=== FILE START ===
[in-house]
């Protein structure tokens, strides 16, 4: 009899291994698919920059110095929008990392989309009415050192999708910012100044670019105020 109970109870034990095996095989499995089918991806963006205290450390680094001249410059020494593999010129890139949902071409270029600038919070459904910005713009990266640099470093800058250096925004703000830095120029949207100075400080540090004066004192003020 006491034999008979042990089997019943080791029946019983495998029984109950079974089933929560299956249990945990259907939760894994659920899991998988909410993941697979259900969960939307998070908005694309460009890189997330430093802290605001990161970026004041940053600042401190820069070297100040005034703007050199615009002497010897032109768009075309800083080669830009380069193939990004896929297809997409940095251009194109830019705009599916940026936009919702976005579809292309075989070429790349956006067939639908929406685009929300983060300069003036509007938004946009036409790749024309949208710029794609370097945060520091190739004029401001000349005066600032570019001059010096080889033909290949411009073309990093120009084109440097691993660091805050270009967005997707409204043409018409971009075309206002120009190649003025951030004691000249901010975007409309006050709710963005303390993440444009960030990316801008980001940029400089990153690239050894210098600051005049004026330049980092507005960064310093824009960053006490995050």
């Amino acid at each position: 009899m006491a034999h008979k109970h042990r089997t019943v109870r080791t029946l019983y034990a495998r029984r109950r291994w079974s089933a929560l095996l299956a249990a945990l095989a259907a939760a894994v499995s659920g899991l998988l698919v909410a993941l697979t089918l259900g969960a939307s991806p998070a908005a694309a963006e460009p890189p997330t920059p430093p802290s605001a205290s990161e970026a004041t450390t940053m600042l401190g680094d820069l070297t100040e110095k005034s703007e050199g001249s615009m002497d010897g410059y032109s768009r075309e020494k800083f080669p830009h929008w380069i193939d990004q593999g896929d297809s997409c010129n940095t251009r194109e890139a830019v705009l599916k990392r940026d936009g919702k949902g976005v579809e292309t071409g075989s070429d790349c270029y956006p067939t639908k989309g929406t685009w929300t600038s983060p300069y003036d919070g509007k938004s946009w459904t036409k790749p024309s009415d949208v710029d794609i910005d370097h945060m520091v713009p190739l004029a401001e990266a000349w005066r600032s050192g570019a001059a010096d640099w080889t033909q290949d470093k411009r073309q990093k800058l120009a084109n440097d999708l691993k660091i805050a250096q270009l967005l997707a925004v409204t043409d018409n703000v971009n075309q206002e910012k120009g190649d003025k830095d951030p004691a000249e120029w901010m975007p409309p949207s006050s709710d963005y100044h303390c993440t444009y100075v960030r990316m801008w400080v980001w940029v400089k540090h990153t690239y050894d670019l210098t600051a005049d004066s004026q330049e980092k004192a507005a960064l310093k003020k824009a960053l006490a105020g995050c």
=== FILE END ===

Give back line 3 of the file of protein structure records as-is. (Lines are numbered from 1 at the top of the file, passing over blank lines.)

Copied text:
């Amino acid at each position: 009899m006491a034999h008979k109970h042990r089997t019943v109870r080791t029946l019983y034990a495998r029984r109950r291994w079974s089933a929560l095996l299956a249990a945990l095989a259907a939760a894994v499995s659920g899991l998988l698919v909410a993941l697979t089918l259900g969960a939307s991806p998070a908005a694309a963006e460009p890189p997330t920059p430093p802290s605001a205290s990161e970026a004041t450390t940053m600042l401190g680094d820069l070297t100040e110095k005034s703007e050199g001249s615009m002497d010897g410059y032109s768009r075309e020494k800083f080669p830009h929008w380069i193939d990004q593999g896929d297809s997409c010129n940095t251009r194109e890139a830019v705009l599916k990392r940026d936009g919702k949902g976005v579809e292309t071409g075989s070429d790349c270029y956006p067939t639908k989309g929406t685009w929300t600038s983060p300069y003036d919070g509007k938004s946009w459904t036409k790749p024309s009415d949208v710029d794609i910005d370097h945060m520091v713009p190739l004029a401001e990266a000349w005066r600032s050192g570019a001059a010096d640099w080889t033909q290949d470093k411009r073309q990093k800058l120009a084109n440097d999708l691993k660091i805050a250096q270009l967005l997707a925004v409204t043409d018409n703000v971009n075309q206002e910012k120009g190649d003025k830095d951030p004691a000249e120029w901010m975007p409309p949207s006050s709710d963005y100044h303390c993440t444009y100075v960030r990316m801008w400080v980001w940029v400089k540090h990153t690239y050894d670019l210098t600051a005049d004066s004026q330049e980092k004192a507005a960064l310093k003020k824009a960053l006490a105020g995050c």